To help you troubleshoot and identify problems, Windows includes some basic network diagnostic utilities. These utilities do require that you have an understanding of how networks operate in order to use them.
You need to access these utilities from the command line in order to use them. So from the Start menu, select Run..., and type "CMD" and press the Enter key.
- ipconfig /all shows your computer's IP-related settings. This information will tell you if your computer is configured correctly for communicating on your network.
- ping [ip_address] (i.e.: ping 192.168.1.100) allows you to check your connectivity with other devices on your network by using that device's IP address. This test can tell you if you can talk to other devices on your local and/or external network. If you get a response, you can assume you have basic network connectivity to that remote device. Note: the remote devices your trying to communicate with must support this functionality.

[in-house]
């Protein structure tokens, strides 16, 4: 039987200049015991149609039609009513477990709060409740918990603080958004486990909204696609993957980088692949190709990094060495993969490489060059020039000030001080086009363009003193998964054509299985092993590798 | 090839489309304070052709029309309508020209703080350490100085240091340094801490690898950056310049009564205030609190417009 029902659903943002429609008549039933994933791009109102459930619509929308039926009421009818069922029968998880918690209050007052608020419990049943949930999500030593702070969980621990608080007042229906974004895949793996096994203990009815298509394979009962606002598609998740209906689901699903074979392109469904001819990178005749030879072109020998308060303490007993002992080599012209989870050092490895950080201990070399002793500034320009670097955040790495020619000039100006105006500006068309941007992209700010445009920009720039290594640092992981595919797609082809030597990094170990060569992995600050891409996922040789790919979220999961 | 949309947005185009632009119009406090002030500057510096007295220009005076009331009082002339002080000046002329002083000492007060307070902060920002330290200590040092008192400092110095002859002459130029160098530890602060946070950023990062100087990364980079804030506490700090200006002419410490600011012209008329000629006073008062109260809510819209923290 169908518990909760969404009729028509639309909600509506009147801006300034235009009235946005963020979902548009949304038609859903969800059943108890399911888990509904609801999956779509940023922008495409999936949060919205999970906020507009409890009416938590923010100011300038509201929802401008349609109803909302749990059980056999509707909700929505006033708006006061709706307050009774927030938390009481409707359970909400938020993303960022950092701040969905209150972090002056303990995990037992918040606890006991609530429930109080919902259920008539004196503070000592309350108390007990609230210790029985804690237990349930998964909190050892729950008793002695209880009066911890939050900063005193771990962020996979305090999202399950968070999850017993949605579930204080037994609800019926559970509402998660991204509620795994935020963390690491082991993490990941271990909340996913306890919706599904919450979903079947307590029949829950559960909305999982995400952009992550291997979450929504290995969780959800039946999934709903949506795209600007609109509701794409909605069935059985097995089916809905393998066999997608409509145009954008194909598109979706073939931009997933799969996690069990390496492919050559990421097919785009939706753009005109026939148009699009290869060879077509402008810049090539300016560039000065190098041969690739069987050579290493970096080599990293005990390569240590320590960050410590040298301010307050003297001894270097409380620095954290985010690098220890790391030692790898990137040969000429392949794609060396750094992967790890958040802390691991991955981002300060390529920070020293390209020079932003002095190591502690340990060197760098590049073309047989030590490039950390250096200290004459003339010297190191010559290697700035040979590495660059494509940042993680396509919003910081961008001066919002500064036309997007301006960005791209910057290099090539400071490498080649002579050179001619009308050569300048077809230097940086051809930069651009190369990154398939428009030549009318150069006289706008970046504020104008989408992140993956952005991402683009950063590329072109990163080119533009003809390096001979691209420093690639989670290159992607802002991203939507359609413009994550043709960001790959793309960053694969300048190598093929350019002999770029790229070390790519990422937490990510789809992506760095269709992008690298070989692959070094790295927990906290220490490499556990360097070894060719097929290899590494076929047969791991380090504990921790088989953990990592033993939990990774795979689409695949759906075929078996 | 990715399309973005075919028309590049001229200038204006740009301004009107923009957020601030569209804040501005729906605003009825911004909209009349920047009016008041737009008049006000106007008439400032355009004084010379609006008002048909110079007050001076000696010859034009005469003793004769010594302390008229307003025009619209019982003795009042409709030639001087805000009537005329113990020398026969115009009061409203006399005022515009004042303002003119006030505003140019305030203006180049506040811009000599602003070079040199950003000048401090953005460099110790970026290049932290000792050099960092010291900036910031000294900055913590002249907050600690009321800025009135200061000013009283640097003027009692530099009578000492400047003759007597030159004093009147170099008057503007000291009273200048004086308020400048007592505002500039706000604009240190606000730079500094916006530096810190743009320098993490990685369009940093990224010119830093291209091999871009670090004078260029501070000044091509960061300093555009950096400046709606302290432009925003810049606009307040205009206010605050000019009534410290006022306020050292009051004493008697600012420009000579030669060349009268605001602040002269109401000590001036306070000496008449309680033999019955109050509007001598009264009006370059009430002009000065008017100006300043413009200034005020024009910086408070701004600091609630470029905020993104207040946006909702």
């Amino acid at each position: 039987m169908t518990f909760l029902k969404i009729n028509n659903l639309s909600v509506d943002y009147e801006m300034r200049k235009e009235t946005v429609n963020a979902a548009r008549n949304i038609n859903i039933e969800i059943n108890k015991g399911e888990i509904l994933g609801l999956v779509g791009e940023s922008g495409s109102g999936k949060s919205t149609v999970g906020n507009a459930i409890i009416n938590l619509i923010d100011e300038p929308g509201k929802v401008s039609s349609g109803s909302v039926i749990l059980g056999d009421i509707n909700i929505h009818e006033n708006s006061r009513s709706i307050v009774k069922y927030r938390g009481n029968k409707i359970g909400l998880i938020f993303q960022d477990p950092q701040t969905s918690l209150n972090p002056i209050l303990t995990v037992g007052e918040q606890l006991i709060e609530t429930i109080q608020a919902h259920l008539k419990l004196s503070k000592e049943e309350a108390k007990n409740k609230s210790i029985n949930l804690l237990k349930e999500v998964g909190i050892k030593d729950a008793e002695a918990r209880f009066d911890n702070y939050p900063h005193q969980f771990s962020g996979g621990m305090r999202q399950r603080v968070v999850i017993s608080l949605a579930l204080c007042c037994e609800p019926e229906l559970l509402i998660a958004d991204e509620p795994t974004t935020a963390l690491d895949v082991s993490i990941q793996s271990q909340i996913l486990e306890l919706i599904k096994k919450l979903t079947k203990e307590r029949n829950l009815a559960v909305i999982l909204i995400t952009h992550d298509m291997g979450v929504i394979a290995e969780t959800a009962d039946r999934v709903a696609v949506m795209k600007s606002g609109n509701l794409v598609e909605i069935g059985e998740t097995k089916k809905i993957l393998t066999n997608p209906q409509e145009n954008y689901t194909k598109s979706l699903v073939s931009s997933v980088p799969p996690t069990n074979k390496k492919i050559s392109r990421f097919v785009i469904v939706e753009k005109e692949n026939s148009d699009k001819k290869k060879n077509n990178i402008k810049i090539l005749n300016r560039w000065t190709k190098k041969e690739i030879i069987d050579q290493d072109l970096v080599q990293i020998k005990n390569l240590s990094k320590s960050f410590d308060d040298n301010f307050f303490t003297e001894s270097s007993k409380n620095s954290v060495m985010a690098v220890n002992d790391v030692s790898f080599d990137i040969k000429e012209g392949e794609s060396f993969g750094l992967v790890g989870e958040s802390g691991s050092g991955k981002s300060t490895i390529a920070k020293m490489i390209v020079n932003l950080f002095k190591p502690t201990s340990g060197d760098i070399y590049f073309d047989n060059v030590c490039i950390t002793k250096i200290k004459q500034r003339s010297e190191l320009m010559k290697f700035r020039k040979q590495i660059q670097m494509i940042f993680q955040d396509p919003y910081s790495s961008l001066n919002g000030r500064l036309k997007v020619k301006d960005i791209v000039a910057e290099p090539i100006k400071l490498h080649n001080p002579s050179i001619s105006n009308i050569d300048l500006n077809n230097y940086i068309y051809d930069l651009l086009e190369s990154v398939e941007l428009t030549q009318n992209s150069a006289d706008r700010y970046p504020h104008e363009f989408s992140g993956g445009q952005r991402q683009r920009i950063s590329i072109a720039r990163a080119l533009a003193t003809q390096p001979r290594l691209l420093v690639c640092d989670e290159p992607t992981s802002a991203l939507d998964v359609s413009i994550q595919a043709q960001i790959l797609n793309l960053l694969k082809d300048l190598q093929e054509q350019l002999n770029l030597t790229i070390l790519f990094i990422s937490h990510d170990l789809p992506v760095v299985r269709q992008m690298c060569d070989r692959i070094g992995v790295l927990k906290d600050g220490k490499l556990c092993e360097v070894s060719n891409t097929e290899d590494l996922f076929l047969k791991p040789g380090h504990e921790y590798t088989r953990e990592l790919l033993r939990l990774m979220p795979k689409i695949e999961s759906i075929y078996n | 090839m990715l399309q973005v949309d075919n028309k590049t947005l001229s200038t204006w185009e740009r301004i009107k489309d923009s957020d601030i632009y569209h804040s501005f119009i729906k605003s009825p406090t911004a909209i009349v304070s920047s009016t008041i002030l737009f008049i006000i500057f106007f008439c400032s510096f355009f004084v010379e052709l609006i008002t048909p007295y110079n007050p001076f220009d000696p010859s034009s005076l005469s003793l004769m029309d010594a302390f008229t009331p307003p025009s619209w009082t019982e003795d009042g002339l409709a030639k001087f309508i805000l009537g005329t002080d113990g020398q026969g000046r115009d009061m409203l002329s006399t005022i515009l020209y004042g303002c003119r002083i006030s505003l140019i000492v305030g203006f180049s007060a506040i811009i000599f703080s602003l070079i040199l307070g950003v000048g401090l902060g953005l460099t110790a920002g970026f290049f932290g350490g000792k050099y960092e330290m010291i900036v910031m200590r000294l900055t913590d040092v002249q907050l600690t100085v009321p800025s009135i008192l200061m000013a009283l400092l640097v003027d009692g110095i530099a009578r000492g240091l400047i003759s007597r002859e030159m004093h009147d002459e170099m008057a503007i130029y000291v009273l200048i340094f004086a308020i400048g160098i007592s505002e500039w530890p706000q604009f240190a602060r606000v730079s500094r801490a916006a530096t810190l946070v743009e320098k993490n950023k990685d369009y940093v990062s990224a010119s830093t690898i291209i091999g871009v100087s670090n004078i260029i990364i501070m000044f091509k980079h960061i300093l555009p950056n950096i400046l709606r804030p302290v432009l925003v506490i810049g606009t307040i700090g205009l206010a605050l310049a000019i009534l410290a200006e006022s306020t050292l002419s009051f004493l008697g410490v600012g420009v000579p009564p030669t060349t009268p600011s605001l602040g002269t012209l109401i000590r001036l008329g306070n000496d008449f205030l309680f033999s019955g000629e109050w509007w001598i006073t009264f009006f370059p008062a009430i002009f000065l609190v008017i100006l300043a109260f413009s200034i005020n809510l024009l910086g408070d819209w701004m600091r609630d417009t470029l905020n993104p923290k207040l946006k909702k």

- tracert [ip_address] (i.e., tracert 192.168.1.100) shows how many routers (AKA hops) a packet must travel to reach a remote device. This utility is great for finding out where there might be a communication failure between you, and the device you're trying to reach.
- netstat show you a list of all the active TCP/IP ports on your system. This information is handy for detecting which processes running on your computer are talk to the network.
- nslookup [DNS_name] (i.e. nslookup yahoo.com) displays the IP address related to a device's domain name. This utility can let you know if your computer can communicate with its remote DNS server.